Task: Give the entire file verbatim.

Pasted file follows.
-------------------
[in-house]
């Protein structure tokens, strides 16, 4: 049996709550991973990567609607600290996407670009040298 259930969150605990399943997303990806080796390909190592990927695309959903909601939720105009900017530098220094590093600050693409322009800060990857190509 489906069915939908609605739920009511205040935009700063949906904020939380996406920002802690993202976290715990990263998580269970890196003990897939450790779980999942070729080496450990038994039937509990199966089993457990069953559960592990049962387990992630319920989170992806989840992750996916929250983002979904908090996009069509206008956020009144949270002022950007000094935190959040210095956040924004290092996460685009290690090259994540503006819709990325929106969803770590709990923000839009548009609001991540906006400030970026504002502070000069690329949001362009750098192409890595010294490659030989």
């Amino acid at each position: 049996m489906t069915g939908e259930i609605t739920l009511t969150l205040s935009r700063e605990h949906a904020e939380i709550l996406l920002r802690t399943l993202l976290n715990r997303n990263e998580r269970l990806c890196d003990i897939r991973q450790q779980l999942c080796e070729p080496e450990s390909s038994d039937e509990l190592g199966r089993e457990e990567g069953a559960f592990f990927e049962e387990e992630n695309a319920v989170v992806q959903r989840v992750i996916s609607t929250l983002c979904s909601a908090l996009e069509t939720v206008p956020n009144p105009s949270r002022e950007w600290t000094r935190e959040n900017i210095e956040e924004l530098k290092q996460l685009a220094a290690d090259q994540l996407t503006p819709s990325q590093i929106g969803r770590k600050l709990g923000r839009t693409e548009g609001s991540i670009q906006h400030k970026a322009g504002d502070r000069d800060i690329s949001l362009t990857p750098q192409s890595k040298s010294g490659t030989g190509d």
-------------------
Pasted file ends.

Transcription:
[in-house]
């Protein structure tokens, strides 16, 4: 049996709550991973990567609607600290996407670009040298 259930969150605990399943997303990806080796390909190592990927695309959903909601939720105009900017530098220094590093600050693409322009800060990857190509 489906069915939908609605739920009511205040935009700063949906904020939380996406920002802690993202976290715990990263998580269970890196003990897939450790779980999942070729080496450990038994039937509990199966089993457990069953559960592990049962387990992630319920989170992806989840992750996916929250983002979904908090996009069509206008956020009144949270002022950007000094935190959040210095956040924004290092996460685009290690090259994540503006819709990325929106969803770590709990923000839009548009609001991540906006400030970026504002502070000069690329949001362009750098192409890595010294490659030989």
């Amino acid at each position: 049996m489906t069915g939908e259930i609605t739920l009511t969150l205040s935009r700063e605990h949906a904020e939380i709550l996406l920002r802690t399943l993202l976290n715990r997303n990263e998580r269970l990806c890196d003990i897939r991973q450790q779980l999942c080796e070729p080496e450990s390909s038994d039937e509990l190592g199966r089993e457990e990567g069953a559960f592990f990927e049962e387990e992630n695309a319920v989170v992806q959903r989840v992750i996916s609607t929250l983002c979904s909601a908090l996009e069509t939720v206008p956020n009144p105009s949270r002022e950007w600290t000094r935190e959040n900017i210095e956040e924004l530098k290092q996460l685009a220094a290690d090259q994540l996407t503006p819709s990325q590093i929106g969803r770590k600050l709990g923000r839009t693409e548009g609001s991540i670009q906006h400030k970026a322009g504002d502070r000069d800060i690329s949001l362009t990857p750098q192409s890595k040298s010294g490659t030989g190509d």